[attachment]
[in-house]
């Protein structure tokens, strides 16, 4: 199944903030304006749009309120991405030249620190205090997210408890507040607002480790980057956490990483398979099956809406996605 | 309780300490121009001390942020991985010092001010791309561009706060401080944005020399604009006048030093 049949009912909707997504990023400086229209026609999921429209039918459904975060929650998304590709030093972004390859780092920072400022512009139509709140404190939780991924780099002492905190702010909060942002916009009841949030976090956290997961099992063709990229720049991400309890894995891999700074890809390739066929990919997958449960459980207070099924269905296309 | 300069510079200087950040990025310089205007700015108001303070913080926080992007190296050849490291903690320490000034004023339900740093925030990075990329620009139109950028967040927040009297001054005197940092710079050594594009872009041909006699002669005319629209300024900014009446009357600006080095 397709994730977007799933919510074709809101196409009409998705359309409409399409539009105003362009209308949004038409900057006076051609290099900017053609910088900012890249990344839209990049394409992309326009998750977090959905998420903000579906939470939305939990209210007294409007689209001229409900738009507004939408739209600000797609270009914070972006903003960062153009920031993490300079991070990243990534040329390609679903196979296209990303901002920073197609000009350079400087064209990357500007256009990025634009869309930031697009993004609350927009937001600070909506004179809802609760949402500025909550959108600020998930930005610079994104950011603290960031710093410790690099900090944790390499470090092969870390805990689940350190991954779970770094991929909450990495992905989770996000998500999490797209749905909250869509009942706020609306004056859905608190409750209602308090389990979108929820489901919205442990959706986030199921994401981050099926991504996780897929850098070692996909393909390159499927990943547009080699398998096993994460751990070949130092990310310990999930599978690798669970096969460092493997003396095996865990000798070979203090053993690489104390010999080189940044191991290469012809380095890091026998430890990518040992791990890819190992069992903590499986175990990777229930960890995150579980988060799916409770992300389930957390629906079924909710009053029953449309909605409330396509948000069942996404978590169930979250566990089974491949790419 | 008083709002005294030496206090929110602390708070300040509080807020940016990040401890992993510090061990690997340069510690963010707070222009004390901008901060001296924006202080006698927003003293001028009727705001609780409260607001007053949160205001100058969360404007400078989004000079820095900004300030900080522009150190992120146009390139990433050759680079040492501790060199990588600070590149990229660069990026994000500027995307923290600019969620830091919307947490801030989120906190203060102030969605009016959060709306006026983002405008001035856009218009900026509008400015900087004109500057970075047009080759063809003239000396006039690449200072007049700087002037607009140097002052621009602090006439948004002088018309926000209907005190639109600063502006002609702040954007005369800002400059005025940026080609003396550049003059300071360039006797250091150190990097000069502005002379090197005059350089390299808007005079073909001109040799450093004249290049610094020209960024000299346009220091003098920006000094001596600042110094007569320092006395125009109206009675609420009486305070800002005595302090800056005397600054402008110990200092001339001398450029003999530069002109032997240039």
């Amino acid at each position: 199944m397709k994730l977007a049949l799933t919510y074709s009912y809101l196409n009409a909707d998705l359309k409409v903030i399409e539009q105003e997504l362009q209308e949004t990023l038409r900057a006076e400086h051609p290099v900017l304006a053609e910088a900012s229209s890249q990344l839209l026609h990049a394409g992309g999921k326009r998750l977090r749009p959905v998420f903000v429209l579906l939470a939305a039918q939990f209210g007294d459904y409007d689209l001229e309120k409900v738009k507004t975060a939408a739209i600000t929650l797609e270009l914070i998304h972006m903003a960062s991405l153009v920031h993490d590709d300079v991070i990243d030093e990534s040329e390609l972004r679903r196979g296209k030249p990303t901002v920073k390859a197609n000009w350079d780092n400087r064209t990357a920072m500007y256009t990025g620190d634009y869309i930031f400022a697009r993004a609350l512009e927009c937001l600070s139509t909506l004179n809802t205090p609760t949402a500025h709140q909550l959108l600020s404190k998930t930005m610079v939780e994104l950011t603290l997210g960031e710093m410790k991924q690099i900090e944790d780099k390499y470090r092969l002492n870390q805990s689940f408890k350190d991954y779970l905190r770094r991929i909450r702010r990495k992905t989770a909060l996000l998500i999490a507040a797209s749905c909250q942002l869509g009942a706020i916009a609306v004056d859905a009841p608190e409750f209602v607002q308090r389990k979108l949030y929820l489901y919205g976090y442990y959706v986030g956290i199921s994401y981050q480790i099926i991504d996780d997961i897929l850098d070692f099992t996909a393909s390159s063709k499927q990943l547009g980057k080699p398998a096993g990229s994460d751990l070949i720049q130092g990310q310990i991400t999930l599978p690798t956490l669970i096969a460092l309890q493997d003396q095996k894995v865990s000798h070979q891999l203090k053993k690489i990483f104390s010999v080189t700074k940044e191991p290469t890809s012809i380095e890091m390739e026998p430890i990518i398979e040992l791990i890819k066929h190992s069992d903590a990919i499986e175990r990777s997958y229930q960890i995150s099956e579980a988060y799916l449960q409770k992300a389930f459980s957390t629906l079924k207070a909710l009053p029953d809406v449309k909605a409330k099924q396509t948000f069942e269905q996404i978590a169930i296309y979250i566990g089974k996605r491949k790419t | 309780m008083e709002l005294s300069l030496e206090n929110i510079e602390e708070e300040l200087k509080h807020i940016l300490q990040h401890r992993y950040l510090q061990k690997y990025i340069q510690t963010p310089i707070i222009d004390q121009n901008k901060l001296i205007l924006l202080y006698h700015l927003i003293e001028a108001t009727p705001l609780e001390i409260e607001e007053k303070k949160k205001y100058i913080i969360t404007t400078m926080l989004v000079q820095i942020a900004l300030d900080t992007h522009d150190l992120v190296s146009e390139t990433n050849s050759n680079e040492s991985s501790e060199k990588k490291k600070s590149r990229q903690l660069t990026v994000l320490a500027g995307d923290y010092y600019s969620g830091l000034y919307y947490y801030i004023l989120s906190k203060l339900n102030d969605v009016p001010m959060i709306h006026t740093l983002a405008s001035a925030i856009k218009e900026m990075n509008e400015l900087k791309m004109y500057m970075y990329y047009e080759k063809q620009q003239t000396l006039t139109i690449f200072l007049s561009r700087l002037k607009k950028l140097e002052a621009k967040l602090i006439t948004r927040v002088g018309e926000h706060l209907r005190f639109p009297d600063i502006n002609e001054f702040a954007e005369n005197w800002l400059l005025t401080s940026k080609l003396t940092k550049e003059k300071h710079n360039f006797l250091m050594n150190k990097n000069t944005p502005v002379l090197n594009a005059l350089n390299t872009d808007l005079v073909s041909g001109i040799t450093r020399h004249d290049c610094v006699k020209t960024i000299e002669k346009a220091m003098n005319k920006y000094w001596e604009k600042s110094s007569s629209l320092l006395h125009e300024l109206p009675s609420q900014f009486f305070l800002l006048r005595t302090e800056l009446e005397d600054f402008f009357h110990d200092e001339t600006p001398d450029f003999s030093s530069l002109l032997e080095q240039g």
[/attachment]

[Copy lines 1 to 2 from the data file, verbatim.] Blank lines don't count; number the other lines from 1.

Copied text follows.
[in-house]
């Protein structure tokens, strides 16, 4: 199944903030304006749009309120991405030249620190205090997210408890507040607002480790980057956490990483398979099956809406996605 | 309780300490121009001390942020991985010092001010791309561009706060401080944005020399604009006048030093 049949009912909707997504990023400086229209026609999921429209039918459904975060929650998304590709030093972004390859780092920072400022512009139509709140404190939780991924780099002492905190702010909060942002916009009841949030976090956290997961099992063709990229720049991400309890894995891999700074890809390739066929990919997958449960459980207070099924269905296309 | 300069510079200087950040990025310089205007700015108001303070913080926080992007190296050849490291903690320490000034004023339900740093925030990075990329620009139109950028967040927040009297001054005197940092710079050594594009872009041909006699002669005319629209300024900014009446009357600006080095 397709994730977007799933919510074709809101196409009409998705359309409409399409539009105003362009209308949004038409900057006076051609290099900017053609910088900012890249990344839209990049394409992309326009998750977090959905998420903000579906939470939305939990209210007294409007689209001229409900738009507004939408739209600000797609270009914070972006903003960062153009920031993490300079991070990243990534040329390609679903196979296209990303901002920073197609000009350079400087064209990357500007256009990025634009869309930031697009993004609350927009937001600070909506004179809802609760949402500025909550959108600020998930930005610079994104950011603290960031710093410790690099900090944790390499470090092969870390805990689940350190991954779970770094991929909450990495992905989770996000998500999490797209749905909250869509009942706020609306004056859905608190409750209602308090389990979108929820489901919205442990959706986030199921994401981050099926991504996780897929850098070692996909393909390159499927990943547009080699398998096993994460751990070949130092990310310990999930599978690798669970096969460092493997003396095996865990000798070979203090053993690489104390010999080189940044191991290469012809380095890091026998430890990518040992791990890819190992069992903590499986175990990777229930960890995150579980988060799916409770992300389930957390629906079924909710009053029953449309909605409330396509948000069942996404978590169930979250566990089974491949790419 | 008083709002005294030496206090929110602390708070300040509080807020940016990040401890992993510090061990690997340069510690963010707070222009004390901008901060001296924006202080006698927003003293001028009727705001609780409260607001007053949160205001100058969360404007400078989004000079820095900004300030900080522009150190992120146009390139990433050759680079040492501790060199990588600070590149990229660069990026994000500027995307923290600019969620830091919307947490801030989120906190203060102030969605009016959060709306006026983002405008001035856009218009900026509008400015900087004109500057970075047009080759063809003239000396006039690449200072007049700087002037607009140097002052621009602090006439948004002088018309926000209907005190639109600063502006002609702040954007005369800002400059005025940026080609003396550049003059300071360039006797250091150190990097000069502005002379090197005059350089390299808007005079073909001109040799450093004249290049610094020209960024000299346009220091003098920006000094001596600042110094007569320092006395125009109206009675609420009486305070800002005595302090800056005397600054402008110990200092001339001398450029003999530069002109032997240039």